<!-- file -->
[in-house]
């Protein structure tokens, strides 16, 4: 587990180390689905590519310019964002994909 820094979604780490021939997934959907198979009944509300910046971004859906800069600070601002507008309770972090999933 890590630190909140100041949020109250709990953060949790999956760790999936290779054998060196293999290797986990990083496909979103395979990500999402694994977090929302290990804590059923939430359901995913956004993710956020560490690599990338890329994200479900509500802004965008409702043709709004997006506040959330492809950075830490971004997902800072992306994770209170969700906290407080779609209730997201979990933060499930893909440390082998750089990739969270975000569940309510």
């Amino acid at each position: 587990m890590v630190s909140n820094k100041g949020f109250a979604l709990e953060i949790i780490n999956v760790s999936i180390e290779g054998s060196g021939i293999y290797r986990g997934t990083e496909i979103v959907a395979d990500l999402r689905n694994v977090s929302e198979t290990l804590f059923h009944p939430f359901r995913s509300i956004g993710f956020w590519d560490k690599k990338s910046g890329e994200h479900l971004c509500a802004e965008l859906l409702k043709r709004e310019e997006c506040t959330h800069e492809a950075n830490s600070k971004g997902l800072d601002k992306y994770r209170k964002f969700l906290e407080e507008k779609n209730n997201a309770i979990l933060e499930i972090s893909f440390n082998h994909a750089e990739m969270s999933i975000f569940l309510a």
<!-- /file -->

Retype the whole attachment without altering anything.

[in-house]
């Protein structure tokens, strides 16, 4: 587990180390689905590519310019964002994909 820094979604780490021939997934959907198979009944509300910046971004859906800069600070601002507008309770972090999933 890590630190909140100041949020109250709990953060949790999956760790999936290779054998060196293999290797986990990083496909979103395979990500999402694994977090929302290990804590059923939430359901995913956004993710956020560490690599990338890329994200479900509500802004965008409702043709709004997006506040959330492809950075830490971004997902800072992306994770209170969700906290407080779609209730997201979990933060499930893909440390082998750089990739969270975000569940309510």
């Amino acid at each position: 587990m890590v630190s909140n820094k100041g949020f109250a979604l709990e953060i949790i780490n999956v760790s999936i180390e290779g054998s060196g021939i293999y290797r986990g997934t990083e496909i979103v959907a395979d990500l999402r689905n694994v977090s929302e198979t290990l804590f059923h009944p939430f359901r995913s509300i956004g993710f956020w590519d560490k690599k990338s910046g890329e994200h479900l971004c509500a802004e965008l859906l409702k043709r709004e310019e997006c506040t959330h800069e492809a950075n830490s600070k971004g997902l800072d601002k992306y994770r209170k964002f969700l906290e407080e507008k779609n209730n997201a309770i979990l933060e499930i972090s893909f440390n082998h994909a750089e990739m969270s999933i975000f569940l309510a």